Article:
“How I do post ‘I’m proud of you, girl’ on Facebook?” My dear mother asked me innocently, glasses perched on her forehead, eyebrows just slightly crunched together, eyes squinting at the tiny font on her smartphone.

“Ma, are you saying you’re proud of me or are you just telling your friends?” I reminded my mum that she hasn’t actually told me she’s proud of me, so she quickly gave me a hug and a kiss on the cheek.

I don’t blame mum, I’m exactly the same. Every morning before I leave for work, I give her a good bye hug. Sometimes, I’d secretly mutter an ‘I love you’, but it has never left my lips. Instead, I’d hug her a little tighter or a little longer.

I don’t remember the last time my mum uttered those three little words to me, nor I her — though we’ve read it on birthday cards countless times. My dad, however, would sometimes surprise me by slipping in an almost inaudible “love you” at the end of our phone calls. It always catches me off guard. I’d stagger for a millisecond and he would’ve ended the call before I could reply.

This Asian culture that we’ve grown up in has made us emotionally stunted people. We don’t know how to be affectionate, at least not verbally. We replace “I love you” with chicken rice breakfasts, massage chairs and lovingly brewed herbal medicine.

But, it’s a different story come Mothers Day and Fathers Day. Facebook becomes a lovefest; a competition of “I love my mother/father more than you’”. Sepia-toned photos of our parents in their younger days cradling baby us; “Best parents in the world” captions; heart-shaped emojis; and, of course, the public declaration of “I love you, ma/pa”.

Funny how we’re so comfortable declaring our love for our parents to acquaintances and strangers on the Internet, but not directly to our parents. We’re so afraid to show our affection in person, but give us a keyboard, and we’re as deft at professing love as our Western counterparts.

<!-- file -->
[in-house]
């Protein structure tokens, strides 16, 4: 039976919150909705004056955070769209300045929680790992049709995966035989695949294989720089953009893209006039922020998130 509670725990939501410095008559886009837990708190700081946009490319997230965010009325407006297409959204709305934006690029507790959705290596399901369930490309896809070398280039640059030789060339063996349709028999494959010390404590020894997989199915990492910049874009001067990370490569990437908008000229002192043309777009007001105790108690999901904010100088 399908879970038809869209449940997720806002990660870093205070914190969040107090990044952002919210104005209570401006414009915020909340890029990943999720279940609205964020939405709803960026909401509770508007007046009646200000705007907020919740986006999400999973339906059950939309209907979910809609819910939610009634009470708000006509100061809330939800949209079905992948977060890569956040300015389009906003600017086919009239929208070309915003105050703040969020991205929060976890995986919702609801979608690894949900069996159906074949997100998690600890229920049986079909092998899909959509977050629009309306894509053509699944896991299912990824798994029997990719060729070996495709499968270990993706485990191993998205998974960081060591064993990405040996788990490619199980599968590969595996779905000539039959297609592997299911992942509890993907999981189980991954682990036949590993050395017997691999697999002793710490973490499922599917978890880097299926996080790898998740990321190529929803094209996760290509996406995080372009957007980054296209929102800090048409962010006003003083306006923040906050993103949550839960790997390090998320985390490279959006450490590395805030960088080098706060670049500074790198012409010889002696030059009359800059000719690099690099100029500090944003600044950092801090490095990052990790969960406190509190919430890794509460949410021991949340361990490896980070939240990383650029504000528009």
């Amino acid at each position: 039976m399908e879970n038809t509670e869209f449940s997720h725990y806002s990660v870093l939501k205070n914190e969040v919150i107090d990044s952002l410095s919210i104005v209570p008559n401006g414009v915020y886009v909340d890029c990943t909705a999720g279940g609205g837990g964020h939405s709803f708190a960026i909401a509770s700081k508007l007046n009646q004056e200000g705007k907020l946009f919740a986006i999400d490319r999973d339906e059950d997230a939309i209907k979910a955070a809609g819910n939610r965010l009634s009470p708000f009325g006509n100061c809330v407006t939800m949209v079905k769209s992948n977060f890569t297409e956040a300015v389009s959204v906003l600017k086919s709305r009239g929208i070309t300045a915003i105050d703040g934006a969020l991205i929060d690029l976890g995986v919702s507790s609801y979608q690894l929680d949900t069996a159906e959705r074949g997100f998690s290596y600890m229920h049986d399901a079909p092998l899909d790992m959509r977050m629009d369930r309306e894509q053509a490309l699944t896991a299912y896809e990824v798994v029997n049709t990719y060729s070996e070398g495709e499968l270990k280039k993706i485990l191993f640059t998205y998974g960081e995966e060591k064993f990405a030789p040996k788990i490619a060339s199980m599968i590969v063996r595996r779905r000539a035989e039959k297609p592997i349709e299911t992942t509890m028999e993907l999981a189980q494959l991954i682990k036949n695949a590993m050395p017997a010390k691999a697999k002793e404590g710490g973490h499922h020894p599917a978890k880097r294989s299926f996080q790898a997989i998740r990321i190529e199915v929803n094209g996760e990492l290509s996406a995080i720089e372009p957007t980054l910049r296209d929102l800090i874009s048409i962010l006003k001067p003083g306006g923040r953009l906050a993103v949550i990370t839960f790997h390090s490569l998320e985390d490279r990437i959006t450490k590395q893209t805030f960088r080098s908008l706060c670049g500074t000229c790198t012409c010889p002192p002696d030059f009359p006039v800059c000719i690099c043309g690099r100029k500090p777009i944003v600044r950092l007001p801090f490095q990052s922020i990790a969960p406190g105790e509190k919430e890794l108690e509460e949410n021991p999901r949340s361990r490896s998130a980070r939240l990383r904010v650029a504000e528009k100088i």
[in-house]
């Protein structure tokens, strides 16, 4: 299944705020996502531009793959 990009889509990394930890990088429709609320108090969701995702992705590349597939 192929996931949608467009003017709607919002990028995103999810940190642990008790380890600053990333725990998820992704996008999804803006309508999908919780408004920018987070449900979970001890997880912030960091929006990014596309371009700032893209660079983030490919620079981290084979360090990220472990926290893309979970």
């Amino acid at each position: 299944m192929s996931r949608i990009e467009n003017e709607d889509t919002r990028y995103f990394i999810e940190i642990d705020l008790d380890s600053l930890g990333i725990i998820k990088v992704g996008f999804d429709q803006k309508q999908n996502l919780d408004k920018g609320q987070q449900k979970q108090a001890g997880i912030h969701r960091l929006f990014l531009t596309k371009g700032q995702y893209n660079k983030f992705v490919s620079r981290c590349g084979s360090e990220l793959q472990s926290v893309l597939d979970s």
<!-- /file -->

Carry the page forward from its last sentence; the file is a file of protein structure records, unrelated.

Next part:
Facebook has become our refuge from verbal affection. Hiding behind our computer screens, we can finally, confidently, tell our parents how much we appreciate them. No eye contact. No losing composure. No fumbling over words. No heart palpitations. No awkward laughter. Perfect. Heart-felt words we would write on cards now go onto Facebook. Do people still write cards any more?

Last Mothers Day, my heart filled with a warm fuzzy feeling as I read through post after post of my friends’ dedication to their mothers. It was enough for me to jump on the bandwagon. I was ready to dig through our archive of family photos and craft one up for my dad for Fathers Day. But then I remembered the old man thinks Facebook is something you can borrow from the library.

While I would’ve been proud telling the whole world how much I love my dad, he wouldn’t have seen the post. Wouldn’t that have defeated the purpose?

Why are we publicly expressing our love to our parents? Is it really for them or is it self-gratification? Is this another instance of bragging rights, next to photos of boarding passes and fancy dinners, that we post for people to validate our lives with a like button?

I take a look back at the touching posts my friends shared and wonder how many of their parents read them. I wonder how many of them felt as touched as I was. It would’ve been a missed opportunity if everyone but their parents knew how appreciated they are.

This Fathers Day, after I’ve published my Facebook post, I’ll sit next to my dad and read it out loud to him. I want the whole world to know how great he is, but he should probably know it, too.

I don’t know what I’m planning to say, but I can already feel my cheeks overheating!

On second thought, maybe I’ll just save my mushy message for a personal Fathers Day card, accompanied by a hopefully audible “Dad, I love you”. If there’s one person to break the shyness of saying the three words in my family, it won’t be a stubborn old man set in his Asian ways.

And, if the stoic old man isn’t comfortable telling me in person that he loves me, too, he can get my mum to post a comment on my Facebook wall.

That, at least, is a step up from chicken rice breakfasts and lovingly brewed herbal medicine.

Mei Mei Chu is a freelance writer who contemplates a little too much about life, travel, and her Facebook newsfeed

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